kindly check these website before you put your effort in creating new potential.

  1. https://openkim.org/
  2. https://www.ctcms.nist.gov/potentials
  3. https://sites.google.com/site/eampotentials/Home

Even lammps package contain so many well tested inter atomic-potentials

Step 2:
If step 1 is not helpful, find literature where people have tested your system for different property or created new potential. Potentials can be hybrid as well. If you find new interatomic potential which is already published, Best idea to mail the author and most of the time author provides new inter-atomic potentials. If not you can fit those parameters in software to generate potential files
for fitting check https://atsimpotentials.readthedocs.io/en/latest/
Step 3:
If someone really want to break the shackle, you need four thing,

  1. Target value corresponding to property of system
  2. functional form of potential
  3. Engine like lammps which will run again and again with different potential parameters.
  4. Multi-objective optimization tool. There are several evolutionary algorithm like genetic-algorithm can optimize your unknown coefficient.

some package which can be used to create your new potential

  1. https://github.com/costrouc/dftfit

  2. https://www.atomicrex.org/

  3. https://github.com/qzhu2017/PyXtal_FF

  4. https://github.com/deepmodeling/deepmd-kit

  5. http://cpc.cs.qub.ac.uk/summaries/AEWY_v1_0.html

  6. https://github.com/ranndip/project_page

  7. https://github.com/openkim/kliff

  8. https://github.com/MDIL-SNU/SIMPLE-NN

  9. https://github.com/sabernaserifar/Force-Field-Optimizer

  10. https://github.com/knc6/JARVIS-FF

  11. https://github.com/BenPalmer1983/eampa_v3

Many other tools are also available which can be used to fit either DFT data or output of experiment/DFT.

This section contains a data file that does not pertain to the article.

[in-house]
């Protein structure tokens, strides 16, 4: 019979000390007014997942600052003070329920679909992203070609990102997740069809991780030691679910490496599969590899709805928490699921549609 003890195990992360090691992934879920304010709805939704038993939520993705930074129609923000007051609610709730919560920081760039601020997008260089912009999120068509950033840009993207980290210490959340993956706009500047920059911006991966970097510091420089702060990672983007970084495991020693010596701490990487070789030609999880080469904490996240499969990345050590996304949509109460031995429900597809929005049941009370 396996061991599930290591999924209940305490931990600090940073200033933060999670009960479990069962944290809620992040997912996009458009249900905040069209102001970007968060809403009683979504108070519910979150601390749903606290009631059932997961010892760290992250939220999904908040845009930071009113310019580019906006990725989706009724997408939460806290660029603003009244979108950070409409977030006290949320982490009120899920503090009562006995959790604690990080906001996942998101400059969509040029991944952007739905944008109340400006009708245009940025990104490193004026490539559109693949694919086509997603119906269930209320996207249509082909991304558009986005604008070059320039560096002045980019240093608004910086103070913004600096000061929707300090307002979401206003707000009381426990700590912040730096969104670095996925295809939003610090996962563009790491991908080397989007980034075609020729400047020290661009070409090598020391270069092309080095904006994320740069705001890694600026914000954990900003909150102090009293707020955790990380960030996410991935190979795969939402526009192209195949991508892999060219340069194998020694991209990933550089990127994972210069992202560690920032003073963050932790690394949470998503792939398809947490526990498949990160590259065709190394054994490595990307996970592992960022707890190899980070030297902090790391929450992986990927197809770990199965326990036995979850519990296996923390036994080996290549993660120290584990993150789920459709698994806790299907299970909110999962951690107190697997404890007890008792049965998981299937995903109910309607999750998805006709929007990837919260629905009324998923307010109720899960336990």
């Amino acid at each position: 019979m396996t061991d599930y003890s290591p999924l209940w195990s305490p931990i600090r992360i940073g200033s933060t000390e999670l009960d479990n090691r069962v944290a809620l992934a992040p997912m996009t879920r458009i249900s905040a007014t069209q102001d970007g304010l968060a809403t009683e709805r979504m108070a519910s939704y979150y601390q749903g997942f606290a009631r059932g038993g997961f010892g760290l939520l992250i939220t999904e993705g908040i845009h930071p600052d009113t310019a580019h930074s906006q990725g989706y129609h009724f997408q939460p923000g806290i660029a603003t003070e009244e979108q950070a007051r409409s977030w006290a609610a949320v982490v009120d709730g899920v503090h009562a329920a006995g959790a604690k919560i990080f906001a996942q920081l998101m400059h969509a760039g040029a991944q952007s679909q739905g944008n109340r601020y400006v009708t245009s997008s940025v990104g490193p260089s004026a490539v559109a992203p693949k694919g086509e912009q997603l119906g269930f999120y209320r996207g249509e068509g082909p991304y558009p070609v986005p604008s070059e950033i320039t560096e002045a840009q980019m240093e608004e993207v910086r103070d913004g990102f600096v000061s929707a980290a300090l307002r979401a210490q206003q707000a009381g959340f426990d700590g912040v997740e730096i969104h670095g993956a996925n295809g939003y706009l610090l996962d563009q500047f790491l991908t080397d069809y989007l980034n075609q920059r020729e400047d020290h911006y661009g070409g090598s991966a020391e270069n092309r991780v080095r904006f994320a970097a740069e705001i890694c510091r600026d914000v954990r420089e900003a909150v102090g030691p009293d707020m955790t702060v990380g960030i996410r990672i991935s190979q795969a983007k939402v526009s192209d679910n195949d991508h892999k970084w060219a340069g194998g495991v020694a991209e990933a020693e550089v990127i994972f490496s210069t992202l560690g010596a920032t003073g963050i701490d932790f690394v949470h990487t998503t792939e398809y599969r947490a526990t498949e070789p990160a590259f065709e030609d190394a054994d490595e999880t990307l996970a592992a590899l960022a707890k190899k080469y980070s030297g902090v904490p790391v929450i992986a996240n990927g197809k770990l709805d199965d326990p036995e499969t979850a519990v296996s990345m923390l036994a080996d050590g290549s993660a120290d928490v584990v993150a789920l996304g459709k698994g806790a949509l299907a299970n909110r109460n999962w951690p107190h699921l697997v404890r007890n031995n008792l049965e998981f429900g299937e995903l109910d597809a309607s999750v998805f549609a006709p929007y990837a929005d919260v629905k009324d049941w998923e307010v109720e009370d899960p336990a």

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MEAMfit can fit LAMMPS-compatible RF-MEAM potentials to either VASP or CASTEP data. (There's also support for Quantum Espresso PWscf, but this is still in development). It is open-source: https://gitlab.com/AndyDuff123/meamfit . Full disclosure though, I am the author of that software.

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If you want to calculate potential data $V(\{{\bf R}_i\})$ with ab initio methods to fit to some analytical form, you can find a recent listing of free and open source electronic structure codes in our open access review article in WIREs Computational Molecular Science, doi:10.1002/wcms.1610.

The codes are classified by the employed approach:

  • Programs for molecular calculations with Gaussian basis sets, Section 3.1
  • Programs for solid-state calculations with various numerical approaches, Section 3.2
  • Programs employing fully numerical methods, Section 3.3
  • Programs employing semiempirical methods, Section 3.4

Gaussian-basis calculations afford all-electron calculations, post-Hartree-Fock calculations as well as analytical integrals, which simplifies the calculation of higher-order derivatives like geometric Hessians.

Solid-state codes tend to employ pseudopotentials and DFT, that is, only the valence electrons are explicitly modeled.

Modern fully numerical methods can perform all-electron calculations and yield very high precision, although the level of theory is often limited.

Semiempirical methods can be really fast, and force field type models like GFN-FF have also been proposed recently; these methods can easily handle systems with thousands of atoms.